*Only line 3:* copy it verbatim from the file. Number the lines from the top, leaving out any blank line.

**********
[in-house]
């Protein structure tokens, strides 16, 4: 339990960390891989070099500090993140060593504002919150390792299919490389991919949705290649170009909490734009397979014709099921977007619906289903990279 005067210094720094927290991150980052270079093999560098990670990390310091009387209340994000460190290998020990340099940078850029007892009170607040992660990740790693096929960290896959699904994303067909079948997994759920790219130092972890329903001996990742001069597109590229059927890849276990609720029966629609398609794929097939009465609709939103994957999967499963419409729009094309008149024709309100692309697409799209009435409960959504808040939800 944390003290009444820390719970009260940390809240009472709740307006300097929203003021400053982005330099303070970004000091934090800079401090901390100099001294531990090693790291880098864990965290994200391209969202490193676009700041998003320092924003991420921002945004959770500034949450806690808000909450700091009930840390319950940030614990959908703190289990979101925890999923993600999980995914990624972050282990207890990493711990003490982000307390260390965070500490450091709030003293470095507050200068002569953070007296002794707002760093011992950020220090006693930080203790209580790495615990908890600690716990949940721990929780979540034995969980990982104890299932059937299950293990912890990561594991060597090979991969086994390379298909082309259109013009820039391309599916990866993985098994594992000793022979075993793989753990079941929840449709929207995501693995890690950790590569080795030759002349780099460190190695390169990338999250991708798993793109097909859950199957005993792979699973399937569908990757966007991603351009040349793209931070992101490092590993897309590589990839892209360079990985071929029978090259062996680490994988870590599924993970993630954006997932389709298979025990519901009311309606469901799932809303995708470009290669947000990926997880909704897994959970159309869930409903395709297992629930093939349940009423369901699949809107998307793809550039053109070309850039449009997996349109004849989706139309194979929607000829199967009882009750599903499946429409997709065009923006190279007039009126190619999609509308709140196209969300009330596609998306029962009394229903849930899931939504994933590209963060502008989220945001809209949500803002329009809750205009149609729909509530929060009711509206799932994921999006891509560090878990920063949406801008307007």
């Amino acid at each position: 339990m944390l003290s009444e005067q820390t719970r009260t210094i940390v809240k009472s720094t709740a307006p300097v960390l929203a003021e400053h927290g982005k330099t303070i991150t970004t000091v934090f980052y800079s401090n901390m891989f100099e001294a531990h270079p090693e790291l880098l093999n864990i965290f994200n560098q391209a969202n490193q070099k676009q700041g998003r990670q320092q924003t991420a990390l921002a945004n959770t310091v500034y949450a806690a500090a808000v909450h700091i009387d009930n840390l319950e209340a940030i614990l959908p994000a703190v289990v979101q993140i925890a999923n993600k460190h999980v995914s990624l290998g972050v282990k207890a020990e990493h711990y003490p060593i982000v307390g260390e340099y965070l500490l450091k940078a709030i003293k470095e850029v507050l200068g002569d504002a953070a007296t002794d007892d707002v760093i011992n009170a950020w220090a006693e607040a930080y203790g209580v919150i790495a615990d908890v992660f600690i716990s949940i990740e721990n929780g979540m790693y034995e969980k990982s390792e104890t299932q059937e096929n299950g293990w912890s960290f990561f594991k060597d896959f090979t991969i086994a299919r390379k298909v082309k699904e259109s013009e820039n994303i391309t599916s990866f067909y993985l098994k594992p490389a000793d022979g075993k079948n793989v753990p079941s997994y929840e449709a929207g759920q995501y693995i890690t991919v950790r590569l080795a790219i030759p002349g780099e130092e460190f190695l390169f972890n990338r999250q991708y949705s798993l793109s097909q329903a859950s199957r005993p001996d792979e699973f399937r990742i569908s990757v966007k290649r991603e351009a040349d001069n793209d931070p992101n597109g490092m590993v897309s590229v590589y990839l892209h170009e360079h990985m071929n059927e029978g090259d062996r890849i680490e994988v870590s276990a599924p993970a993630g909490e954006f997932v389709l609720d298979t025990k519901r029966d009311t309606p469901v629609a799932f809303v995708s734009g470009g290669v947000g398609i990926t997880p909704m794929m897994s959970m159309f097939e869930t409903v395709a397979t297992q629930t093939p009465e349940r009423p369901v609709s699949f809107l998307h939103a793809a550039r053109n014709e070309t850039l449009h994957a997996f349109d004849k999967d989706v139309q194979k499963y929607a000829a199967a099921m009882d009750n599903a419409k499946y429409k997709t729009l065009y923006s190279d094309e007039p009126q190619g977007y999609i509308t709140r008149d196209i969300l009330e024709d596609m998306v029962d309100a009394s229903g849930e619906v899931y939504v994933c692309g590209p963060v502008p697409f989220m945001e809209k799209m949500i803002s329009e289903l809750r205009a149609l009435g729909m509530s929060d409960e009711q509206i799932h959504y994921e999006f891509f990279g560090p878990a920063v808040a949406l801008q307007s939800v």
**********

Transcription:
């Amino acid at each position: 339990m944390l003290s009444e005067q820390t719970r009260t210094i940390v809240k009472s720094t709740a307006p300097v960390l929203a003021e400053h927290g982005k330099t303070i991150t970004t000091v934090f980052y800079s401090n901390m891989f100099e001294a531990h270079p090693e790291l880098l093999n864990i965290f994200n560098q391209a969202n490193q070099k676009q700041g998003r990670q320092q924003t991420a990390l921002a945004n959770t310091v500034y949450a806690a500090a808000v909450h700091i009387d009930n840390l319950e209340a940030i614990l959908p994000a703190v289990v979101q993140i925890a999923n993600k460190h999980v995914s990624l290998g972050v282990k207890a020990e990493h711990y003490p060593i982000v307390g260390e340099y965070l500490l450091k940078a709030i003293k470095e850029v507050l200068g002569d504002a953070a007296t002794d007892d707002v760093i011992n009170a950020w220090a006693e607040a930080y203790g209580v919150i790495a615990d908890v992660f600690i716990s949940i990740e721990n929780g979540m790693y034995e969980k990982s390792e104890t299932q059937e096929n299950g293990w912890s960290f990561f594991k060597d896959f090979t991969i086994a299919r390379k298909v082309k699904e259109s013009e820039n994303i391309t599916s990866f067909y993985l098994k594992p490389a000793d022979g075993k079948n793989v753990p079941s997994y929840e449709a929207g759920q995501y693995i890690t991919v950790r590569l080795a790219i030759p002349g780099e130092e460190f190695l390169f972890n990338r999250q991708y949705s798993l793109s097909q329903a859950s199957r005993p001996d792979e699973f399937r990742i569908s990757v966007k290649r991603e351009a040349d001069n793209d931070p992101n597109g490092m590993v897309s590229v590589y990839l892209h170009e360079h990985m071929n059927e029978g090259d062996r890849i680490e994988v870590s276990a599924p993970a993630g909490e954006f997932v389709l609720d298979t025990k519901r029966d009311t309606p469901v629609a799932f809303v995708s734009g470009g290669v947000g398609i990926t997880p909704m794929m897994s959970m159309f097939e869930t409903v395709a397979t297992q629930t093939p009465e349940r009423p369901v609709s699949f809107l998307h939103a793809a550039r053109n014709e070309t850039l449009h994957a997996f349109d004849k999967d989706v139309q194979k499963y929607a000829a199967a099921m009882d009750n599903a419409k499946y429409k997709t729009l065009y923006s190279d094309e007039p009126q190619g977007y999609i509308t709140r008149d196209i969300l009330e024709d596609m998306v029962d309100a009394s229903g849930e619906v899931y939504v994933c692309g590209p963060v502008p697409f989220m945001e809209k799209m949500i803002s329009e289903l809750r205009a149609l009435g729909m509530s929060d409960e009711q509206i799932h959504y994921e999006f891509f990279g560090p878990a920063v808040a949406l801008q307007s939800v």